As the Sisters of St. Joseph of Toronto wind down their 170th anniversary celebrations, a new book with contributions from the University of St. Michael’s College community tells the remarkable story of the many ways in which the Sisters have served the broader community.
The book, 170 Years of Service: A Collection of Essays on the History & Mission of the Sisters of St. Joseph of Toronto, was officially launched earlier this month as part of St. Michael’s “Celebrating Sisters in Higher Education” Zoom Seminar Series and will be available for purchase in February.
As St. Michael’s President David Sylvester said in his welcome, “the Sisters helped shape this place and continue to be a part of our future.”
Edited by CSJ archivist Linda Wicks and St. Michael’s fellow Dr. Elizabeth Smyth, the volume contains seven essays tracing the congregation’s activities since the 19th century, with each essay underscoring how the Sisters not only responded to the times, but were ahead of their time, whether in education, health care, or in social justice initiatives.
More than 130 people were online to hear many of the contributors speak briefly about the topics they covered. An essay written by St. Michael’s Interim Principal Mark McGowan on the congregation’s role in education, for example, notes that the Sisters “pushed pedagogical boundaries,” for example being early adopters of kindergarten education, physical education for their young female students, and encouraging professional development to create teachers who are “lifelong learners” themselves.
St. Mike’s alumna M.C. Havey documented the mentoring the Sisters gave the Sisters of Service as the new order began to establish missions and schools in the Canadian West, while Dr. Smyth spoke about her chapter on Mother Moira McGuire, who received the Order of Canada in 1967 for her work in health care. Dr. Smyth also referred to the contribution from St. Mike’s theology professor Dr. Michael Attridge, currently on sabbatical. Attridge’s chapter looks at the dedicated approach the Sisters took to learning about – and embracing – the reforms of Vatican II.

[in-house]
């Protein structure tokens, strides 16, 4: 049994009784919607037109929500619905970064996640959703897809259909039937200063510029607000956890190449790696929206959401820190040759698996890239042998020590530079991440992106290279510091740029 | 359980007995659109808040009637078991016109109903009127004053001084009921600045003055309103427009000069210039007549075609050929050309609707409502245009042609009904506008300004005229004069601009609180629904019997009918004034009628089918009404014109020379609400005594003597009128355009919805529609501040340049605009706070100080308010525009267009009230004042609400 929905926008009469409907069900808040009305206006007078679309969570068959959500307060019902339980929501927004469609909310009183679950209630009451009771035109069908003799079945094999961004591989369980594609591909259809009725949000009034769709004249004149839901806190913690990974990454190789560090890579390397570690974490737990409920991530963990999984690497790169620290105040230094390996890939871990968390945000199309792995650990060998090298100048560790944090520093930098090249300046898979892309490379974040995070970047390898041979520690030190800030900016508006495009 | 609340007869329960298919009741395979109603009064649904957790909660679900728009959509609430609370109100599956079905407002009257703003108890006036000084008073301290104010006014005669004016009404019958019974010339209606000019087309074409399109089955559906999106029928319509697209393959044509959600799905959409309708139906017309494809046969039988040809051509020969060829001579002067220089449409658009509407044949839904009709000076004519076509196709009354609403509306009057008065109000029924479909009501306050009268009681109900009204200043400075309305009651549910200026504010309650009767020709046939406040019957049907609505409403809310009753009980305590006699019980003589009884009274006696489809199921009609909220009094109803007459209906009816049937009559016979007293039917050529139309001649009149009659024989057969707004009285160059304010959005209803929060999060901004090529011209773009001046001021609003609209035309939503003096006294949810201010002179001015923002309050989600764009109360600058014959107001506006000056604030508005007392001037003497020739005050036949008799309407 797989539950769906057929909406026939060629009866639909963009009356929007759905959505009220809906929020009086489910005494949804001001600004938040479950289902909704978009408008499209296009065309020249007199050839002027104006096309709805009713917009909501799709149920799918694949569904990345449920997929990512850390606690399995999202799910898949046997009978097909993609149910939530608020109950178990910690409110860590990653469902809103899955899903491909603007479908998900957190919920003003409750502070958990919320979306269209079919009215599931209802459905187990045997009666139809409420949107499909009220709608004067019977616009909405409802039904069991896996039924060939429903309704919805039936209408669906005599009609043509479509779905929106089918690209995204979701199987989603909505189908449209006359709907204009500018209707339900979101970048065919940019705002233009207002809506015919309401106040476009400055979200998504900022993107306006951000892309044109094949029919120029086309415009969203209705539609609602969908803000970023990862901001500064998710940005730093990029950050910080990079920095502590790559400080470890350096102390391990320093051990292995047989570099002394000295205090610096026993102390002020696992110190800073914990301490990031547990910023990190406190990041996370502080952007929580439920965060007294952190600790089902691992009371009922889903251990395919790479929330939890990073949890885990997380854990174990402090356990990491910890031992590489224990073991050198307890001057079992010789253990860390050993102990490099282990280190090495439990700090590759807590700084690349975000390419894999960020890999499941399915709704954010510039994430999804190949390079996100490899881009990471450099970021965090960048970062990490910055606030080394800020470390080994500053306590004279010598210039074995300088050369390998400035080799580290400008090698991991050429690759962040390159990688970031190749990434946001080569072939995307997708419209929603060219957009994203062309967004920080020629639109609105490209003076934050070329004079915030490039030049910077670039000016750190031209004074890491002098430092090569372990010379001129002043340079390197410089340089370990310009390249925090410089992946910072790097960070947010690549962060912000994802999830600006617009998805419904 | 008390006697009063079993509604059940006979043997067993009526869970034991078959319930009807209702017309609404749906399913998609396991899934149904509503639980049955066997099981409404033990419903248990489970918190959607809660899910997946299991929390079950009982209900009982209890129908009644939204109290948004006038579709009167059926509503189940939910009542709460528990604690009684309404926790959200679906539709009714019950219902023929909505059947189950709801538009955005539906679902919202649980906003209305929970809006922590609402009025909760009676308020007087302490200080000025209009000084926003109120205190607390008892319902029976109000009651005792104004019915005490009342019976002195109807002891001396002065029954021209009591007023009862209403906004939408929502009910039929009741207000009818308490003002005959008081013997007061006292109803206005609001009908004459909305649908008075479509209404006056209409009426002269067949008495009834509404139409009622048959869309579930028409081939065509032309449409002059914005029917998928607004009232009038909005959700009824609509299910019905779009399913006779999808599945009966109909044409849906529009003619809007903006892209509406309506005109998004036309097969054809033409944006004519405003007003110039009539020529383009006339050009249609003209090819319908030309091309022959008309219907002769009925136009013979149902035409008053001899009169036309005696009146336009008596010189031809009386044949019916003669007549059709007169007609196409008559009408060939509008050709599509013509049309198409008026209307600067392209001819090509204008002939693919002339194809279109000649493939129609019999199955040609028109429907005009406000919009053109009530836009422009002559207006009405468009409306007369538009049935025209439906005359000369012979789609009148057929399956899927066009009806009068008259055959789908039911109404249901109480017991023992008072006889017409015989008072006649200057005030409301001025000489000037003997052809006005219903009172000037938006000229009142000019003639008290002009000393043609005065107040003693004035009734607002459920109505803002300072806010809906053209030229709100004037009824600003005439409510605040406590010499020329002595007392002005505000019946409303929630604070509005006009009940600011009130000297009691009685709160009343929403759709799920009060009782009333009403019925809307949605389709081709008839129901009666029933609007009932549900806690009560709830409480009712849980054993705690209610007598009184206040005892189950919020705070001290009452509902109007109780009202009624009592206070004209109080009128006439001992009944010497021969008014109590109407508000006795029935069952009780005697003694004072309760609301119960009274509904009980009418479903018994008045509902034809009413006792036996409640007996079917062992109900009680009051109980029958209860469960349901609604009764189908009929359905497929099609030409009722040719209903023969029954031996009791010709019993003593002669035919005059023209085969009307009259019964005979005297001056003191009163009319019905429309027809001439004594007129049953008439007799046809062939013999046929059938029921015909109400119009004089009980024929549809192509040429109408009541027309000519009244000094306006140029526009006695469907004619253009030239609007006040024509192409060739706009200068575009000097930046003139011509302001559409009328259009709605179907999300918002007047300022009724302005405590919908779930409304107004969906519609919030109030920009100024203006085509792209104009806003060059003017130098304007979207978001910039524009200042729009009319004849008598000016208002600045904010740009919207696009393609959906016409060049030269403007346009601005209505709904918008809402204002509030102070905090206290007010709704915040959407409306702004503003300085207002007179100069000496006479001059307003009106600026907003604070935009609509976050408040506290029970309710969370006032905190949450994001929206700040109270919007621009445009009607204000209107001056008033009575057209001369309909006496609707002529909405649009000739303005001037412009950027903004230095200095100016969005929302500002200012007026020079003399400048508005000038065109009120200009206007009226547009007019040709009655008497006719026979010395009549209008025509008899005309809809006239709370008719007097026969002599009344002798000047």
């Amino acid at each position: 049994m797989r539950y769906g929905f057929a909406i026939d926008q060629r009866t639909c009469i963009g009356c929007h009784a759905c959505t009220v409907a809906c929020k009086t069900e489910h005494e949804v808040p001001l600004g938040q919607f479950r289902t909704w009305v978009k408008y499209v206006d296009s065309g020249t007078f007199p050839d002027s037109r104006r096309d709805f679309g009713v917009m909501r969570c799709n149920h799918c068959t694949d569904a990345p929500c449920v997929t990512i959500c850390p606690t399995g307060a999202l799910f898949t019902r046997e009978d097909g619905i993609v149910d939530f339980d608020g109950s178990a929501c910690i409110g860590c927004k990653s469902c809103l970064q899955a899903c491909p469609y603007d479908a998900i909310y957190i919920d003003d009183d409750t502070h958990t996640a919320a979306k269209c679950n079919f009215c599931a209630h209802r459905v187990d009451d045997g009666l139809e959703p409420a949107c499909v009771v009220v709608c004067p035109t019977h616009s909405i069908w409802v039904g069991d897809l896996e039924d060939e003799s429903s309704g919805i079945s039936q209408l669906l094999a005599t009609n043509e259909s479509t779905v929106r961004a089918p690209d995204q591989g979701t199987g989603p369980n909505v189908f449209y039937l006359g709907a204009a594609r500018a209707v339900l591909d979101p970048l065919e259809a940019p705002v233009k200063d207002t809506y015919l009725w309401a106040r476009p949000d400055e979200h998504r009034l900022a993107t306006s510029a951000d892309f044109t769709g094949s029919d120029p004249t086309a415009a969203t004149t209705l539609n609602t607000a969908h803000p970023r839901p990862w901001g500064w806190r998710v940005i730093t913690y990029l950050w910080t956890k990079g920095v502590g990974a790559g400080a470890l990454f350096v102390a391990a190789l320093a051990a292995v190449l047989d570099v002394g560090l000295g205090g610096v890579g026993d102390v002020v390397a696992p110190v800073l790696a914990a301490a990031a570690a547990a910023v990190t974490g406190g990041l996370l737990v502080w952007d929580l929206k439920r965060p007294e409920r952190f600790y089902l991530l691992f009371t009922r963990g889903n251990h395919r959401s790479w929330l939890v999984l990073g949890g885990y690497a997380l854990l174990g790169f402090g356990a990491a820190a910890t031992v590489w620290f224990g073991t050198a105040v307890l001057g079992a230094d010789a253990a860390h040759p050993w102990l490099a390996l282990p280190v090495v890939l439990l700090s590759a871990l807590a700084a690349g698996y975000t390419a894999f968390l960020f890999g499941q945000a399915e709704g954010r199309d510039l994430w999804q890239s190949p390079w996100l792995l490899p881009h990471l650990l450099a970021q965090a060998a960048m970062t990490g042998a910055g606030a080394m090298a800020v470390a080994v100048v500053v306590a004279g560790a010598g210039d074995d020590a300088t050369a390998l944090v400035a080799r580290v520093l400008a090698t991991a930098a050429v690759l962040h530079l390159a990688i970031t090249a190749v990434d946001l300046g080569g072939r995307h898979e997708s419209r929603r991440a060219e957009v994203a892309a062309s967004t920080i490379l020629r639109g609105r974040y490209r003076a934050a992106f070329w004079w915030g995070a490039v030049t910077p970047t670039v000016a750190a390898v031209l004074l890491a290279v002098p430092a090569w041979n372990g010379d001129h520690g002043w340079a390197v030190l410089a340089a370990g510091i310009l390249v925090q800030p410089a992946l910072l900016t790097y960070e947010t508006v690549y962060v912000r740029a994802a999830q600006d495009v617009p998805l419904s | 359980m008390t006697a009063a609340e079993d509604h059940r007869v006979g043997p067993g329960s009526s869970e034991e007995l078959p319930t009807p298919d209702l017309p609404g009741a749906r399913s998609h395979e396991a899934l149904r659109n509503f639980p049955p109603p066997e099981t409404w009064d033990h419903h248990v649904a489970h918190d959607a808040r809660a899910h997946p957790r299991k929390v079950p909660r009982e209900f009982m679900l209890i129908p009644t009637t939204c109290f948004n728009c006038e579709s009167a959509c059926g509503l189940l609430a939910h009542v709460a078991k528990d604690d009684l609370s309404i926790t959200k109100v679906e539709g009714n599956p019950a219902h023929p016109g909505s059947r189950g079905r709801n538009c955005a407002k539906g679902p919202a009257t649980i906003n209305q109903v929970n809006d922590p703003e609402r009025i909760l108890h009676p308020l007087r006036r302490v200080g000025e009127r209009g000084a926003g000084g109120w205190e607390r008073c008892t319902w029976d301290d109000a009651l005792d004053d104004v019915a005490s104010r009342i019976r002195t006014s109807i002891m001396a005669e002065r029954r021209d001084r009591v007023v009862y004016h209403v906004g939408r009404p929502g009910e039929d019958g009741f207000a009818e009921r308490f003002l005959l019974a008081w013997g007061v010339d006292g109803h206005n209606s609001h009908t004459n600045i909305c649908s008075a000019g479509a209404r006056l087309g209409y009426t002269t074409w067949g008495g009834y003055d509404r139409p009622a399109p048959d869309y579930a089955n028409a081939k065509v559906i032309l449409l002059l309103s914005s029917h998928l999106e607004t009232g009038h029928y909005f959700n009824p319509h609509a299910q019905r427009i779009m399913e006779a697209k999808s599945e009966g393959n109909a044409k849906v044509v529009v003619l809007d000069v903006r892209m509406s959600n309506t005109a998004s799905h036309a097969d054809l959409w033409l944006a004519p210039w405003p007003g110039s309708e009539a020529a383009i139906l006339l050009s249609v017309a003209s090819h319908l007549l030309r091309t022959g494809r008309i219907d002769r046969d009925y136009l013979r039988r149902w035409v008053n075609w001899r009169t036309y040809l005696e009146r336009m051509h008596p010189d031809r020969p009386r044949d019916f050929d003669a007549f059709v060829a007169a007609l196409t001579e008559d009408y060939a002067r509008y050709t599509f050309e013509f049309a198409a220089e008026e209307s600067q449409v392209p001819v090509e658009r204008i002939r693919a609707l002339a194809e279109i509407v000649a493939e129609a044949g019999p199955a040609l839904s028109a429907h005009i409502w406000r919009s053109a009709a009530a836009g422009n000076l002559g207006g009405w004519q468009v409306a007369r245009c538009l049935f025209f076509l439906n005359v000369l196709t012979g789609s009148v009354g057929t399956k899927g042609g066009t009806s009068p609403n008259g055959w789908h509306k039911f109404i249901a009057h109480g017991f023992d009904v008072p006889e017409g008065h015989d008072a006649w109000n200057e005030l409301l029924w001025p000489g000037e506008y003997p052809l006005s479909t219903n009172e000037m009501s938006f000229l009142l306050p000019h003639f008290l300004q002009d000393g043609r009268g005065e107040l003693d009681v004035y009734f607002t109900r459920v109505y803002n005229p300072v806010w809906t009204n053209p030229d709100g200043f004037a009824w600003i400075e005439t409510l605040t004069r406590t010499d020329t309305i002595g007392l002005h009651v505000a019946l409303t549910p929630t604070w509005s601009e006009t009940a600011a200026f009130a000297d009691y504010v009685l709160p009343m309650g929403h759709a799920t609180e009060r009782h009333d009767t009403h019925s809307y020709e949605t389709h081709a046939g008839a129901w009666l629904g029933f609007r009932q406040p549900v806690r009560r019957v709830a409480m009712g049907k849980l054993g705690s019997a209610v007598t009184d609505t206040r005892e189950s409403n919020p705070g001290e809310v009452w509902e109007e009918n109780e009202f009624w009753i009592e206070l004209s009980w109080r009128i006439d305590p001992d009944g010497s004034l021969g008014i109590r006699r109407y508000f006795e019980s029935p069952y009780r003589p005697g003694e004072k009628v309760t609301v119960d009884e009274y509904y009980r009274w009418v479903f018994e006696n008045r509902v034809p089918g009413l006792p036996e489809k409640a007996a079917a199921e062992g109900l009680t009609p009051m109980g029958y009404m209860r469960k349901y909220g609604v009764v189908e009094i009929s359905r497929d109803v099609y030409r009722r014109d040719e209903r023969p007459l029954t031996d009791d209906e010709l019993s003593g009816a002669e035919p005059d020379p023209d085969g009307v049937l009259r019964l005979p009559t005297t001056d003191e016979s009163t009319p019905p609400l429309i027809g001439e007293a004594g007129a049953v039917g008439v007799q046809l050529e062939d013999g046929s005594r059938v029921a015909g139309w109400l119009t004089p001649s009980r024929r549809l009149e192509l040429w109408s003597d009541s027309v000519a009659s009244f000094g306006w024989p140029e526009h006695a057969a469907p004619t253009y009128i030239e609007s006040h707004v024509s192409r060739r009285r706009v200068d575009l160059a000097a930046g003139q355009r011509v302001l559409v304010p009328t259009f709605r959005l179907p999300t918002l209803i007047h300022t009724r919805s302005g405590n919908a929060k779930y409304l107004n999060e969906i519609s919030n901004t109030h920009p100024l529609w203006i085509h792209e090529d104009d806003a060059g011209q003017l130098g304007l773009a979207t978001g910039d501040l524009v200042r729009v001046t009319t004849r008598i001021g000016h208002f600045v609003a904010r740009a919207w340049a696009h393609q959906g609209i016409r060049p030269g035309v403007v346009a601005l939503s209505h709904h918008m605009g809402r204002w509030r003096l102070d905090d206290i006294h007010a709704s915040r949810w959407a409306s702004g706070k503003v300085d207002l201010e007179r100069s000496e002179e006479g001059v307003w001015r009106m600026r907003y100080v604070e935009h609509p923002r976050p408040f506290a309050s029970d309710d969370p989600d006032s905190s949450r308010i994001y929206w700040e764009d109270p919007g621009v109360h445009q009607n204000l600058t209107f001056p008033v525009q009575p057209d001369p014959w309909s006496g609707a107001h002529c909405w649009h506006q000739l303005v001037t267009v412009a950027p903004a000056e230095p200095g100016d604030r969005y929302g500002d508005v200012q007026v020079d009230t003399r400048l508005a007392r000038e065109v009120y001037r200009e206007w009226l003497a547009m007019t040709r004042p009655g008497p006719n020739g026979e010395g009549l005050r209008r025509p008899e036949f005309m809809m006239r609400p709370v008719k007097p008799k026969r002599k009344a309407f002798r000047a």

Theology professor Dr. James Ginther, who held the Sisters of St. Joseph Chair in Theology for five years, noted that his chapter addresses the shared values of the Sisters and St. Michael’s, including theological and ecological education.
A final chapter in the book, written by Leah Watkiss, who is Director of the Sisters’ social justice initiatives, looks at current endeavors in which the CSJs are engaged.
As Sr. Mary Anne McCarthy, CSJ, noted in her closing remarks, Toronto historian Donald Jones said of Sr. Delphine Fontbonne, who founded the CSJs in both Canada and the United States, that the contributions she made to life in Toronto is a reflection of the story of Canada itself.
Sr. Delphine arrived in Toronto in 1851 with three other Sisters to care for orphaned and sick children. She died in 1856 while nursing patients during the typhus epidemic that swept the city. More than 170 years on, the love and care she offered the community lives on.
Copies of 170 Years of Service: A Collection of Essays on the History and Mission of the Sisters of St. Joseph of Toronto is available for order.
The year-long “Celebrating Sisters in Higher Education” series was created by Mediaeval Studies professor Dr. Alison More, who contributed a chapter on the early days of the Sisters, including their decision to move their community from France to Canada. Dates for future events in the series will be posted on the St. Michael’s website.